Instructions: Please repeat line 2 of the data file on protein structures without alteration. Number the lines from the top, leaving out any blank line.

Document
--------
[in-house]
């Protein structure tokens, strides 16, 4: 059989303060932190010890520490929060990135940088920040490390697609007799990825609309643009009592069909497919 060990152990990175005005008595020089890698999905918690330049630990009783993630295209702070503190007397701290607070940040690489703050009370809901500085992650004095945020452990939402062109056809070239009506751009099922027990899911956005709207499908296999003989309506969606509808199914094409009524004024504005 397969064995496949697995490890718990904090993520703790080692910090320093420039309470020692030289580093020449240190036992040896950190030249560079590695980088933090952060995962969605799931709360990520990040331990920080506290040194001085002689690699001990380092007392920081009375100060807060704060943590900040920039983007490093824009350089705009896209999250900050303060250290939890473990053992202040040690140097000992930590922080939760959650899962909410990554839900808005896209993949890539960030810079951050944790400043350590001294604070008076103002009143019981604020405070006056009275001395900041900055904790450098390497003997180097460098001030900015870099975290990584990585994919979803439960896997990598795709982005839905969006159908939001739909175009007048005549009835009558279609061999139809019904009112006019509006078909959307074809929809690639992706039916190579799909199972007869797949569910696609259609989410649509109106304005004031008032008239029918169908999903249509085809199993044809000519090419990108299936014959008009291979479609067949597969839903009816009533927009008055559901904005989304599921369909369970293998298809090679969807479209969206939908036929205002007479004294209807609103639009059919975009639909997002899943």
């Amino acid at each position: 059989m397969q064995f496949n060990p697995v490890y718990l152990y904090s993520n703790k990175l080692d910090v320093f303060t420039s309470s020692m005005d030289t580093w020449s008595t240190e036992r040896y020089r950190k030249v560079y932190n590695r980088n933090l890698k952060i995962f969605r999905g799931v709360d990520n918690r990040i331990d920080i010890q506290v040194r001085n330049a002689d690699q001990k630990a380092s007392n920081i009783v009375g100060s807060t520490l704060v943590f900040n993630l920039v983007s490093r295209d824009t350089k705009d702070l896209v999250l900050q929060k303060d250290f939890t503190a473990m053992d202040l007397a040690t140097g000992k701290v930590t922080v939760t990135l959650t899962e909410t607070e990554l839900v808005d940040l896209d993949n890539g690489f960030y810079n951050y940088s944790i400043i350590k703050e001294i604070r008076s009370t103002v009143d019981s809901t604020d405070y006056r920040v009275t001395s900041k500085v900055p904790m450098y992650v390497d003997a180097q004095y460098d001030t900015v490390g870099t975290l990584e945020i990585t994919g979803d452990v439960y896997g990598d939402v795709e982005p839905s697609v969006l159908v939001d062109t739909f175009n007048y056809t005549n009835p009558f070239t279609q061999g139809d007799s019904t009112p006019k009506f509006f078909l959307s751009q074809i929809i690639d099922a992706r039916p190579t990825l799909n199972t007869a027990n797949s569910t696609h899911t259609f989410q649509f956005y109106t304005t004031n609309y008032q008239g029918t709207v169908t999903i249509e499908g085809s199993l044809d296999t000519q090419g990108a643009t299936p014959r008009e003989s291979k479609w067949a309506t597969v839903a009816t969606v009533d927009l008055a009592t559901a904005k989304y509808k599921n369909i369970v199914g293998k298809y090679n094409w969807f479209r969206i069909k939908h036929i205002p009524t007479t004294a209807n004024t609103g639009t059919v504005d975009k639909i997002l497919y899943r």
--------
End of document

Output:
């Protein structure tokens, strides 16, 4: 059989303060932190010890520490929060990135940088920040490390697609007799990825609309643009009592069909497919 060990152990990175005005008595020089890698999905918690330049630990009783993630295209702070503190007397701290607070940040690489703050009370809901500085992650004095945020452990939402062109056809070239009506751009099922027990899911956005709207499908296999003989309506969606509808199914094409009524004024504005 397969064995496949697995490890718990904090993520703790080692910090320093420039309470020692030289580093020449240190036992040896950190030249560079590695980088933090952060995962969605799931709360990520990040331990920080506290040194001085002689690699001990380092007392920081009375100060807060704060943590900040920039983007490093824009350089705009896209999250900050303060250290939890473990053992202040040690140097000992930590922080939760959650899962909410990554839900808005896209993949890539960030810079951050944790400043350590001294604070008076103002009143019981604020405070006056009275001395900041900055904790450098390497003997180097460098001030900015870099975290990584990585994919979803439960896997990598795709982005839905969006159908939001739909175009007048005549009835009558279609061999139809019904009112006019509006078909959307074809929809690639992706039916190579799909199972007869797949569910696609259609989410649509109106304005004031008032008239029918169908999903249509085809199993044809000519090419990108299936014959008009291979479609067949597969839903009816009533927009008055559901904005989304599921369909369970293998298809090679969807479209969206939908036929205002007479004294209807609103639009059919975009639909997002899943």